Supporters of women's ordination though played it as a revolutionary issue. When it looked almost certain that women's ordination would go through at the next General Convention or the one after, supporters staged the illegal ordination of eleven women in Philadelphia as a symbolic gesture comparable to the consecration of Bishop Robinson in New Hampshire. The Philadelphia Eleven, as they were dubbed to suggest the Chicago Seven and the Catonsville Eleven, then went around celebrating highly publicized "protest masses" invoking all the rhetoric of the civil rights movement and the anti-war movement in an attempt to make what the world viewed as a tempest in a teapot (the Episcopal Church then being the most genteel of teapots) part of a grand protest movement for social change. They played into the hands of conservative clergy who preached that women's ordination was "just the tip of the iceberg" and alienated legions.

The Philadelphia Eleven and their supporters attacked anyone who suggested that their tactics were silly, unmotivated or counterproductive, including bishops who supported women's ordination like the impeccably liberal Bishop Moore of New York, as crypto-sexists. They compared them to "gradualists" in the South during the early days of the civil rights movement. When women's ordination, inevitably, went through they proclaimed that it would not have happened without the brave, revolutionary actions of the protesters who, like the Freedom Riders and anti-war demonstrators, had engaged in dangerous illegal actions for the cause of justice, freedom and peace and had forced the hand of the "gradualists" who otherwise would have stalled women's ordination indefinitely. People don't like having their hands forced, especially when they're allies, and the backlash is still with us.

Deja vu on the consecration of Bishop Robinson. The brave, revolutionary protest created havoc this time because there was much more popular sentiment against the formal ecclesiastical recognition of actively homosexual clergy and same sex unions than there had ever been to women's ordination, exascerbated by 30 years of arrogance and arm twisting by liberal clergy who imagined that they were fighting the Revolution.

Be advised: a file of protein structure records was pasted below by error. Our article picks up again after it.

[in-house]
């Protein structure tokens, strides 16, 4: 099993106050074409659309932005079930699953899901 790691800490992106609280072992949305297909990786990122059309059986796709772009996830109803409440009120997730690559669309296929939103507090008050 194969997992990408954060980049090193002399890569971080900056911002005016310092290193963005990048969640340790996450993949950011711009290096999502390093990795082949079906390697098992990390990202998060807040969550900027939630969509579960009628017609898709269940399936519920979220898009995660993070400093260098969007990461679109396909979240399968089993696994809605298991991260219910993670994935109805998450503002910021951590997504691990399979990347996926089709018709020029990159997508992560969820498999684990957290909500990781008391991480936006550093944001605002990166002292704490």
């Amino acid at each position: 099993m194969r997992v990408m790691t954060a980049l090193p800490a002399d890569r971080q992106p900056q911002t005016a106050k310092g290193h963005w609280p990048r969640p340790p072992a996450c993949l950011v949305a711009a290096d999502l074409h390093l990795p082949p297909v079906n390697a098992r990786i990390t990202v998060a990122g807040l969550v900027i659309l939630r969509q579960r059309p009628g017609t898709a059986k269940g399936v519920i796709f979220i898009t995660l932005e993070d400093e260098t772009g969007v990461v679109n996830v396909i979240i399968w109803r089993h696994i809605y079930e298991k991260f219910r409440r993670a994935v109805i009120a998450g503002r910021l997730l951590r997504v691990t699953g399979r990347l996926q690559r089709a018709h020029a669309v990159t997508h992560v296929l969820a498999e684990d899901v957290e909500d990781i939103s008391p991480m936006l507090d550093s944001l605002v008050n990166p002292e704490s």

Dan Crawford said...

As an Episcopal priest, I applaud your description of the nonsense to which so much of the church has been subjected. Several years ago, the bishop of the western US diocese where I then served, initiated "dialogues" on human sexuality. Strict rules came from the diocesan office: you could not cite scripture on anything related to sexual behavior (though Scripture citations supporting niceness, tolerance, inclusivity, and charity were permitted); one could not speak of the "morality" of sexual behavior because that might imply notions of "good" and "evil". The unspoken purpose of the "dialogues" (though obvious from the beginning) was the affirmation of homosexual relationships and behavior as good, the recognition of "heterosexism" and "homophobia" as evils for which repentance was required, and the sanctification of experience as an end in itself.

The bishop of this diocese also fancies himself as a liturgist, once explaining to my parish that making the sign of the cross was a form of "superstition" and later decreeing for the diocese the omission of the confession at any liturgy over which he presided. These are by their very nature "celebratory" occasions at which the confession of sin was "inappropriate". He makes it known he has to suppress his gag reflex at 1928 Prayer Book services. He views himself as a very "tolerant" person - though persons holding views opposed to his soon discover his capacity for wrath and vindictiveness.